Trillanes filed for certificate of candidacy on 7 February 2007 to run as an independent senator even though he was detained for sedition. Later, he accepted an invitation from the Genuine Opposition (GO) to adopt him as one of its guest candidates to field against the Arroyo administration. Though in jail throughout the campaign, Trillanes communicated with candidates like Francis Escudero and Francis Pangilinan through Friendster.
As of 4 June 2007, Trillanes maintained the 11th place in the senatorial race, but was not included in the partial proclamation of 10 winning senators by the Commission on Elections because of the narrow margin between the 11th, 12th, and 13th placers. See results of the 2007 general election.
On 15 June 2007, Trillanes was eventually proclaimed as Senator-elect by the Commission on Elections (COMELEC) after assessing the certificates of canvass from Surigao del Norte. This made him safe from being taken over by any candidate. As expected, he was beleaguered by his opponents and that allegedly, the Arroyo government tried to take away his privileges as a Senator by keeping him behind bars. The military court pushed for his punishment, which rendered him unable to attend any Senate conventions. He was even denied to use computers to do fulfill his duties as a senator while still incarcerated.
On 29 November 2007. Senator Antonio Trillanes, Brigadier General Danilo Lim, and other 25 Magdalo officers marched on the streets of Makati until they reached The Manila Peninsula hotel. The mutineers called for the ousting of President Gloria Macapagal-Arroyo and seized the second floor of the said hotel.
Among the political and media personalities who created a scene in Makati were former Vice-President Teofisto Guingona, Jr., Novaliches Catholic Bishop Antonio Tobias, Infanta Bishop Emeritus Julio Labayen, Jimmy Regalario of the Kilusang Makabansang Ekonomiya, Father Robert Reyes, former UP president Francisco Nemenzo, Bishop Julius Labayen, and Bishop Antonio Tobias.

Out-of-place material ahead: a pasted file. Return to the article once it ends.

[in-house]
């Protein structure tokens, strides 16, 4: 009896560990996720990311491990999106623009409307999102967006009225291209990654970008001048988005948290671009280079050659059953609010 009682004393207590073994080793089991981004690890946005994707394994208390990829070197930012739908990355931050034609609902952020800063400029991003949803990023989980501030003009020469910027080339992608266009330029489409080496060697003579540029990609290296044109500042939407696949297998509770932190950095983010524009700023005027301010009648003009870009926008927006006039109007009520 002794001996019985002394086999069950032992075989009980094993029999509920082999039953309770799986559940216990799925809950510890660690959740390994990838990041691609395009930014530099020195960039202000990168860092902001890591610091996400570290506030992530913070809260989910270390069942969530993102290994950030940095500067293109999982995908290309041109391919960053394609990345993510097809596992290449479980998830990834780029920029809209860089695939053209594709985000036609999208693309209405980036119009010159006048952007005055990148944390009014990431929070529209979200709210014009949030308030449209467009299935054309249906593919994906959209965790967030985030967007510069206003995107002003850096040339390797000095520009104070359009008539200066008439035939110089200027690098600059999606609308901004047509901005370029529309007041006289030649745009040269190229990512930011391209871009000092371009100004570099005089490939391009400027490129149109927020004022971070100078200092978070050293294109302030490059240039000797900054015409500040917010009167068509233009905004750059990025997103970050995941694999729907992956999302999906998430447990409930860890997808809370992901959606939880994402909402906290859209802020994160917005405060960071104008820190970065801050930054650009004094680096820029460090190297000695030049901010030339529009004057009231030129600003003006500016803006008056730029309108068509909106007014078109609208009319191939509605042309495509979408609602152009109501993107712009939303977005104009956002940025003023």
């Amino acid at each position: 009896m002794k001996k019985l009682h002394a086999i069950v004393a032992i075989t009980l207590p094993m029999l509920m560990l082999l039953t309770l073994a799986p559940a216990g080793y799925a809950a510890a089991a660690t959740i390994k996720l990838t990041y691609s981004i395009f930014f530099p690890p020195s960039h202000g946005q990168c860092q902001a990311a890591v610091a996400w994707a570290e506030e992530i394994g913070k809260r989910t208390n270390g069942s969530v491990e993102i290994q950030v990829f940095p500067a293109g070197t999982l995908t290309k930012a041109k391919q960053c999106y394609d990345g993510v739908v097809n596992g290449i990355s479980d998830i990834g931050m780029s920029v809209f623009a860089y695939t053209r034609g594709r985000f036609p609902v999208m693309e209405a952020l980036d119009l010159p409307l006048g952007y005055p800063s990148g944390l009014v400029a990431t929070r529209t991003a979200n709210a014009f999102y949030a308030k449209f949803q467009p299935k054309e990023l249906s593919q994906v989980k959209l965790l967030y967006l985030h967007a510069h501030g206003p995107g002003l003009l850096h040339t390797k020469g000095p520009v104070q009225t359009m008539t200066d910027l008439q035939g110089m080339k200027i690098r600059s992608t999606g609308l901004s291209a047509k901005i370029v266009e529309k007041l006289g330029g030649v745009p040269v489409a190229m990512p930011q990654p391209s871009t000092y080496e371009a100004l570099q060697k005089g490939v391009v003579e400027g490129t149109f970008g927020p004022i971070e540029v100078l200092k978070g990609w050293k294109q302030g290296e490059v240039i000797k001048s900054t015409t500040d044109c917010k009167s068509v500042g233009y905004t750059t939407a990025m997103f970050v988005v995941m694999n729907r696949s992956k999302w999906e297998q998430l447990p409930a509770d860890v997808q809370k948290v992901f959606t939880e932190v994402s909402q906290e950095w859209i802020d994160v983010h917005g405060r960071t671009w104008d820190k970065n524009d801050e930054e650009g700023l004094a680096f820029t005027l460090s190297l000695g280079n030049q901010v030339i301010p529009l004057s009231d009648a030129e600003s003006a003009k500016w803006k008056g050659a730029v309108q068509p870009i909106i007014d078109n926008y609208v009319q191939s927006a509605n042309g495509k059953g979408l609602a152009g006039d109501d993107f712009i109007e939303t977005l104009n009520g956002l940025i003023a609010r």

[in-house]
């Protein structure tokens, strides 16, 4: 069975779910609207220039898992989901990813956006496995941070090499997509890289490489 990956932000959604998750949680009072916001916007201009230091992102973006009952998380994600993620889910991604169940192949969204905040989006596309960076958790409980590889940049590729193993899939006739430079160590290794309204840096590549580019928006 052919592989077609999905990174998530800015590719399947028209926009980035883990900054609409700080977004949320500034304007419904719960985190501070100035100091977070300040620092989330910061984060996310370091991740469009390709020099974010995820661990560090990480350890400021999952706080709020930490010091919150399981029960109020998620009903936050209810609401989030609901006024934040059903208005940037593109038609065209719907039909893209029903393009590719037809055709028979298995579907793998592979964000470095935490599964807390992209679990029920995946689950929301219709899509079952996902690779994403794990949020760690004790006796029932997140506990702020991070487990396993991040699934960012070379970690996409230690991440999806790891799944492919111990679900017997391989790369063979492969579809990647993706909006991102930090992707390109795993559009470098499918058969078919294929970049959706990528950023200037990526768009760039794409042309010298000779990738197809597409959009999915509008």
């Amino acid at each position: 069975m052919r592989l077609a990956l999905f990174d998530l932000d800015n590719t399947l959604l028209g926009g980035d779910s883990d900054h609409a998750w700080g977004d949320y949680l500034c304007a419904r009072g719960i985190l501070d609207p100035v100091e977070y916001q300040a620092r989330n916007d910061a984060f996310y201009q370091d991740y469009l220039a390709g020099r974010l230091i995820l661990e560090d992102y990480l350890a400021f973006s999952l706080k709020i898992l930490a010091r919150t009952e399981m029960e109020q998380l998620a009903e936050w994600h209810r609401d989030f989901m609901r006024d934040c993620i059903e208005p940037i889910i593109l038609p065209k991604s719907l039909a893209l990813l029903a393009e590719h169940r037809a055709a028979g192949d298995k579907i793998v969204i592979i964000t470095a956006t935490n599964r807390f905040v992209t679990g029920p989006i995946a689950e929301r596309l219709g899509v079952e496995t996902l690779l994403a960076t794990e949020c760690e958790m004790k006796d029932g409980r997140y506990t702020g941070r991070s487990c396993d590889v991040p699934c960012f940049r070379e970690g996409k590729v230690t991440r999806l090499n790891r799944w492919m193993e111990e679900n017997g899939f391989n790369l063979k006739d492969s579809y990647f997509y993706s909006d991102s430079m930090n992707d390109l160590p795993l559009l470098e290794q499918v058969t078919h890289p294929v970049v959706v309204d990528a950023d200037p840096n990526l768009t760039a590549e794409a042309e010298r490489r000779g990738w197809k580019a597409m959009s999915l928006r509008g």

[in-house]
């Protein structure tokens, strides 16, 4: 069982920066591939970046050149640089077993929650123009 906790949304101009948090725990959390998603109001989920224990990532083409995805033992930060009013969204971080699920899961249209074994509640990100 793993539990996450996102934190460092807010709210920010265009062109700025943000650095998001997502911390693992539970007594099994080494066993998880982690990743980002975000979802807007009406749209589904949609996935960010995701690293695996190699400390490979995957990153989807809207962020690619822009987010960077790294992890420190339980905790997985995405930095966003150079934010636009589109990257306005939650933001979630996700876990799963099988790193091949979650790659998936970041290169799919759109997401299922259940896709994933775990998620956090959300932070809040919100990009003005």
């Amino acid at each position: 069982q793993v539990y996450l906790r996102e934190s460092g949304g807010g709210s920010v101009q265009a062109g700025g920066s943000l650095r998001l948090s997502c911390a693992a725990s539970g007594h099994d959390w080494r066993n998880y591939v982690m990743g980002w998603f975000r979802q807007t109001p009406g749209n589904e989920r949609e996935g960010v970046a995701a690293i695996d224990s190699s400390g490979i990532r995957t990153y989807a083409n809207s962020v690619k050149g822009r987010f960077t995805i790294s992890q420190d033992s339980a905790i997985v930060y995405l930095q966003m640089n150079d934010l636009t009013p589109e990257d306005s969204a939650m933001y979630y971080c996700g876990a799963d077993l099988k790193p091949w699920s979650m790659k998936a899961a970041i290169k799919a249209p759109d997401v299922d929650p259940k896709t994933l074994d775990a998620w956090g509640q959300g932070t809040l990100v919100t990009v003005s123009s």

The six-hour siege ended after Trillanes and Lim surrendered to government forces, when a military armored personnel carrier barged into the lobby of the hotel. Trillanes and the mutineers were arrested and brought to Camp Bagong Diwa in Bicutan, Taguig City, while several journalists that covered the event were detained. The journalists were subsequently released, but the arrest of the journalists questioned the issue of press freedom and the public's access to information.
In 2012, it was revealed that he was a “backroom” negotiator in territorial disputes between the Philippiness and China. However, Department of Foreign Affairs (DFA) Secretary Albert del Rosario saw this as an act that affected government efforts to resolve the standoff. Since 2007, Trillanes has filed 1,077 bills and resolutions, 52 of which have been passed into law. He is the current chairman of the following committees: National Defense and Security; Civil Service, Government Reorganization and Professional Regulation; Congressional Oversight Committee on The Philippine Disaster Risk Reduction and Management Act of 2010; Congressional Oversight Committee on the AFP Modernization Act; Select Oversight Committee on Intelligence and Confidential Funds; and Legislative Oversight Committee on the Visiting Forces Agreement.
Trillanes is being tagged as the “poorest” among the incumbent senators. His net worth was Php 5.55 million in 2014 and Php 4.91 million in 2013. The assets that he declared include 3 properties in Luzon, one property in Mindanao, and 3 vehicles. However, he was accused of not declaring in his SALN 8 luxury vehicles. He denied the allegation and said that the issue had already been dismissed by the Ombudsman.
- Aurelio, Julie M., Yap, Dj, Cabacungan, Gil Jr., and Contreras, Volt.”Trillanes revolt crushed”  (accessed on 13 May 2009).
- Trillanes and Magdalo website
- THE TRILLANES PAPERS
- Profile of Antonio Trillanes
- Senator Antonio "Sonny" F. Trillanes IV Biography
- GMA News Research: Antonio Trillanes IV
- Santos, Reynaldo Jr and Bueza, Michael.“8 things to know about Antonio Trillanes IV”.Rappler.(Accessed on 19 February 2016).
- “The Senator ANTONIO "SONNY" F. TRILLANES IV”.Official Website of Sen. Antonio Trillanes IV.(Accessed on 19 February 2016).
|Senators of the 14th Congress of the Philippines|
|Term ends June 30, 2010||Biazon · Lapid · Estrada · Enrile · P. Cayetano · Santiago · Gordon · Madrigal · Pimentel, Jr. · Revilla, Jr. · Roxas II|
|Term ends June 30, 2013||Angara, Jr. · Aquino III · Arroyo · A.P. Cayetano · Escudero · Honasan · Lacson · Legarda · Pangilinan · Trillanes IV · Villar, Jr. · Zubiri|